Toby left a comment under the name "punctum", which immediately caught my eye - punctum is from the twin concepts of studium and punctum: studium denoting the cultural, linguistic, and political interpretation of a photograph, punctum denoting the wounding, personally touching detail which establishes a direct relationship with the object or person within it ~ from Camera Lucida, a book on photography published in 1980 by the French literary critic Roland Barthes. A book that is considered one of the most important early academic books of criticism and theorization on photography.

In any event, Toby's response was simple and direct - " is a door." I couldn't have stated it better myself.

As you may noticed with my photographs, I am definitely not a fan of descriptive - in practice, most often fanciful and rather loopy- titles for photographs. As a judge in several international photo competitions, I have seen my fair share, and more, of them. My dislike of them is twofold:

1. As mentioned, they are most often sappy and/or loopy.

2. By deliberate intention or not, they tend to direct the observer of a photograph down a specific train of interpretive/experiential thought and I perfer a more wide open field with my equivalency. Without in any way denying photography's intrinsic relationship with the referent (the object of its gaze) and the literal/real, it has been stated that has no intrinsic meaning. This is its mystery and hence, its power. Art is free. It stimulates the viewer to insert their own meaning, their own value.

It should be noted that I do appreciate reading about a photographer's motivations/inspirations in an Artist's Statement (as long as it's not so full of artspeak and theory-babel as to be undecipherable).

I have also noticed a general tendency that goes hand-in-hand with loopy/sappy titles - the titles seem to be an attempt (intentional or not) to make up for the fact that, although the photograph in question may have lots of studium, it lacks, to my eye and sensibility, a strong punctum.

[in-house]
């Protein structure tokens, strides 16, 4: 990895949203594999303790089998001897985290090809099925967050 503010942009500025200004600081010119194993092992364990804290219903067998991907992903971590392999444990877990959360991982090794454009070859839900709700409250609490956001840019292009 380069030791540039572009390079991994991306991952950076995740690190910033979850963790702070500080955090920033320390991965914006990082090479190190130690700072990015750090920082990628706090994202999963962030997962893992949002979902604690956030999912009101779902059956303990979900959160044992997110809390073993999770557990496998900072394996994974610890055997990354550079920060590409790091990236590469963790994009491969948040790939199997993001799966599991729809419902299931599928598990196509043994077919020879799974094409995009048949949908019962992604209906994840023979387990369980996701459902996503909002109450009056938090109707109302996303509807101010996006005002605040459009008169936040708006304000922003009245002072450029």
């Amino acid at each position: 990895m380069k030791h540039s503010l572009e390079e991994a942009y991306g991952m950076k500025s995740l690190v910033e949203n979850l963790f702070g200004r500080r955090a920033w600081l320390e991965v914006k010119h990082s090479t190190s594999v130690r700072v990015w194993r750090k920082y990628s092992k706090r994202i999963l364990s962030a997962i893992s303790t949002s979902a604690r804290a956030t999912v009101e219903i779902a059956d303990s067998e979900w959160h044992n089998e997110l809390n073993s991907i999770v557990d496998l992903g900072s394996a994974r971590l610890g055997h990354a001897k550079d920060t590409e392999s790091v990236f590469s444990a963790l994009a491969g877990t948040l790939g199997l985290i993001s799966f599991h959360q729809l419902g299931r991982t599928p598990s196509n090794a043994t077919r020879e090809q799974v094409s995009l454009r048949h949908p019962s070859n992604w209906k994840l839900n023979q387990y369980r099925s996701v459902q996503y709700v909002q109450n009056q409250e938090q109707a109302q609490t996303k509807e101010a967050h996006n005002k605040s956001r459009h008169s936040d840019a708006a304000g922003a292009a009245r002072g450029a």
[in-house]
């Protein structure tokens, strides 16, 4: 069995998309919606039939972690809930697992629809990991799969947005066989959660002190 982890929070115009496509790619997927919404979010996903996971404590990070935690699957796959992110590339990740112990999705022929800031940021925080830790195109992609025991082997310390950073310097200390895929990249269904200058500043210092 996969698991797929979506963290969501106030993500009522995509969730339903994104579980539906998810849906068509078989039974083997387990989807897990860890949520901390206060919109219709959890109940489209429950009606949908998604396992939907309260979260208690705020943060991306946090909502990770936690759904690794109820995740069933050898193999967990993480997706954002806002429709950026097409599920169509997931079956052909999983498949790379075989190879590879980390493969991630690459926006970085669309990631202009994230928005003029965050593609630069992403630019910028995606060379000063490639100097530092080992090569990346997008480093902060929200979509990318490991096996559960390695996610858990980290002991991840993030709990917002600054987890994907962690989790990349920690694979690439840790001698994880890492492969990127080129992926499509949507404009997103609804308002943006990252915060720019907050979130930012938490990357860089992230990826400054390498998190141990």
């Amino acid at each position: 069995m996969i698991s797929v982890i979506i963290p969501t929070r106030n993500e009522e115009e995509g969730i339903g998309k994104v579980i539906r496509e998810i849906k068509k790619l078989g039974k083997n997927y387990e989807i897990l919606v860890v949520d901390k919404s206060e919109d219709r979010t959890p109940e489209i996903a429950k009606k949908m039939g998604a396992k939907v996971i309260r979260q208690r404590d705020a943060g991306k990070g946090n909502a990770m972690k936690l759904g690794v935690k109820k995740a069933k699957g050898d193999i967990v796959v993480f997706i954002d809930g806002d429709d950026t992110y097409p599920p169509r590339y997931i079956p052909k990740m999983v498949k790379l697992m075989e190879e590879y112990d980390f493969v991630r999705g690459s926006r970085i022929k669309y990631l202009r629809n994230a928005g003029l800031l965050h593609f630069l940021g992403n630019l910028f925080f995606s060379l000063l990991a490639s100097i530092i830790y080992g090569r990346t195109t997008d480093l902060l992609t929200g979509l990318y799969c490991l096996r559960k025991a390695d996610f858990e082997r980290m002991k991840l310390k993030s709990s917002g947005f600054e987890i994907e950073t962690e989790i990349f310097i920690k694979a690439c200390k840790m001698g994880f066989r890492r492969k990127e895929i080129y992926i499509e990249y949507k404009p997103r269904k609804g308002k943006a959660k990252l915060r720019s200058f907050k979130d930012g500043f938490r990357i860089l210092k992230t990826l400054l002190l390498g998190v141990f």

All of that said, I really like Toby's photography (and his "titles"). FYI, Toby studied conceptual art and painting at Goldsmiths College, London University, from 1976-1979. Later he changed direction, and in 1992 gained a Ph.D in experimental psychology from Birkbeck College, London University. He is currently a reader (whatever that is) in cognitive psychology at Kent University, in the south-east of England. His academic research focuses on vision and memory.

My bet is he might have some interesting stuff to say about photography. Here's hoping he does (on The Landscapist).

FEATURED COMMENT: Steve Durbin wrote:"My first question on this one is based on my immediate (intuitive, system 1) reaction, before I even carefully looked at the content. I immediately thought of paintings by Hopper and de Chirico that have a similar overall look. I'm wondering to what extent that was intentional. It certainly affects my understanding of the photograph either way...I can't turn off the cultural background."

publishers comment: I was struck immediately by visions of Hopper with this photograph (and others - Downtown #6, #7, #1) and was tempted to write about Chiaroscuro - the arrangement of light and dark elements in a pictorial work of art - but Toby only seems to grind on this axe only lightly in his greater body of work.

Sunday, December 10, 2006

A link

Interesting photography, and an interesting concept.